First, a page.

To my knowledge, there’s no established hierarchy for Silkworm albums, no consensus ranking. You get to Silkworm albums when you get to them, and getting them doesn’t necessarily mean getting them. It took years (and the life experience acquired during those years) for me to fully appreciate Firewater, which finally clicked and became one of my favorite Silkworm records. Ranking them according to a perceived objective sense of quality misses the point: Libertine is a different experience than Firewater, which is a different experience from Developer, and so on, and the greatness of Silkworm comes from the range of those experiences. There are days when Lifestyle is my favorite Silkworm album and days when It’ll Be Cool is my favorite Silkworm album. This reissue puts In the West fully in the conversation. The songs were always there, but that old mix? It was work, a smudged lens distorting artistic intent. Now In the West is on a level playing field, and I understand its experience in a way that I hadn’t previously. It’s a darker, heavier experience than its brethren, and there will be days when that experience fits and days when it doesn’t. But 25 years after its release, and probably 20 after I first heard it, I get In the West. Maybe there’s still hope for L’ajre.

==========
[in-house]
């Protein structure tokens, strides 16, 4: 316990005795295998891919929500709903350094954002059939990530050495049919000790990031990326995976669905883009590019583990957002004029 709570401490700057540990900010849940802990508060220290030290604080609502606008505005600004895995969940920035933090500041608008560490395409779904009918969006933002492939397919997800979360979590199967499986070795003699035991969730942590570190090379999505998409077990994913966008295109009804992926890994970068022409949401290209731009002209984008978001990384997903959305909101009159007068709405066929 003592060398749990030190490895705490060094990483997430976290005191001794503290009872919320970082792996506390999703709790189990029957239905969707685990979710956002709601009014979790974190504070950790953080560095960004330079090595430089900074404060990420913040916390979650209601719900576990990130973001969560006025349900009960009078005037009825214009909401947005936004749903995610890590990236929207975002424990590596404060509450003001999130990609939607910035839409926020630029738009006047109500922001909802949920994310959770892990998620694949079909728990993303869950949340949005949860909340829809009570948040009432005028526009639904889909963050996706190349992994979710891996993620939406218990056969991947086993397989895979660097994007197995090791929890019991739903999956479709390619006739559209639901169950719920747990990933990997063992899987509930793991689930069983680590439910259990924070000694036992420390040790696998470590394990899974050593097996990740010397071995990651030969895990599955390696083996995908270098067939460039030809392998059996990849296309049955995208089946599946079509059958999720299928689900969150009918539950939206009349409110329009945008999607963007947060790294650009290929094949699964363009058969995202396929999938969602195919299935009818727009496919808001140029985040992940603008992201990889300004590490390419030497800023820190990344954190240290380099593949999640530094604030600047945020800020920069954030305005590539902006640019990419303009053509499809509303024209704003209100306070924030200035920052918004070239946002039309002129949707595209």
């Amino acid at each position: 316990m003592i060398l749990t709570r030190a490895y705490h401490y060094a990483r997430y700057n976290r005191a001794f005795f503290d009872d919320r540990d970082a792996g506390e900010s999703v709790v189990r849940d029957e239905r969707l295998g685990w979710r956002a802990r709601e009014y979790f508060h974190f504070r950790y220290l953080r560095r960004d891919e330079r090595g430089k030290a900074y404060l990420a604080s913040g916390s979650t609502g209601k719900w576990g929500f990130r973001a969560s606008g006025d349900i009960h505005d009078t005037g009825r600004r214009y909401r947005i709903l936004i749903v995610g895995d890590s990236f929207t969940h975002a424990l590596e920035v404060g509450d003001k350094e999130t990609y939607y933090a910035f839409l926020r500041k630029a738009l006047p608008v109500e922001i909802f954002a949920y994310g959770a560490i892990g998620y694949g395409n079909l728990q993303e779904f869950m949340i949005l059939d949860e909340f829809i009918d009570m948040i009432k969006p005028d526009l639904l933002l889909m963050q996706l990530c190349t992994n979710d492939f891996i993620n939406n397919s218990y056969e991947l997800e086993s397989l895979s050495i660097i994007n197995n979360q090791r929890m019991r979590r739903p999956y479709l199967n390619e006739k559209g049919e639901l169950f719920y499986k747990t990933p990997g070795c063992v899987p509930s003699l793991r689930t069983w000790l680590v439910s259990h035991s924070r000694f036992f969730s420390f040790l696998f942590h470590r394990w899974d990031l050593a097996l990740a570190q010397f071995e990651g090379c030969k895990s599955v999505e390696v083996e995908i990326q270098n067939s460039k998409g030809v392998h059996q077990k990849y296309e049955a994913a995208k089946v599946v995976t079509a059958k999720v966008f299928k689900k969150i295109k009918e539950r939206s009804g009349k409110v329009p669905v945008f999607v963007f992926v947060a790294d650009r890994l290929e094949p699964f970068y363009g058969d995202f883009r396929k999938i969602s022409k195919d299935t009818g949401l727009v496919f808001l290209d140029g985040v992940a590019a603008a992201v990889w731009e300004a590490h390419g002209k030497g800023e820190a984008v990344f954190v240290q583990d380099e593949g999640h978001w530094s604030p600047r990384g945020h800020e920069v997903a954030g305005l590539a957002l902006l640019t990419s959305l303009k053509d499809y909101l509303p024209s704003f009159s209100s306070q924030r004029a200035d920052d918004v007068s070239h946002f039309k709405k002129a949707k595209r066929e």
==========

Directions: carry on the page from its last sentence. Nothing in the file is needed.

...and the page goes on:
A valuable postscript: Almost two hours of bonus material is included in the digital download for In the West, and while little of it qualifies as essential listening for people who don’t self-identify as Silkworm devotees, that tag absolutely fits me and my appetite for ephemera, demos, and live recordings. Phelps’ rendition of the Christina Rossetti-penned Christmas carol “In the Bleak Midwinter” and Midyett’s yearning, “UK Surf”-esque alternate take on “Incanduce” (Dahlquist wrote on Silkworm’s web site “I think we tried to play quiet to mock some asswipe club owner, played ‘Incanduce’ in this sort of American Music Club way, and liked it enough to record it”) originally appeared on seven-inches and then Even a Blind Chicken, so they are both the best and most familiar tracks included here. (“Midwinter” is a precursor to Phelps’ more recent contributions to Comedy Minus One head Jon Solomon’s WPRB Xmas marathons, a few of which are available here.) There’s a raucous live rendition of The Dream Syndicate’s “Halloween.” Five songs are represented via seven direct-to-DAT demo recordings from 1991, including a pair of hyperspeed run-throughs of “Dust My Broom.” There are six individual live songs and a full 1993 set from Chicago’s venerable Lounge Ax, and the performances resonate through the mixed recording quality.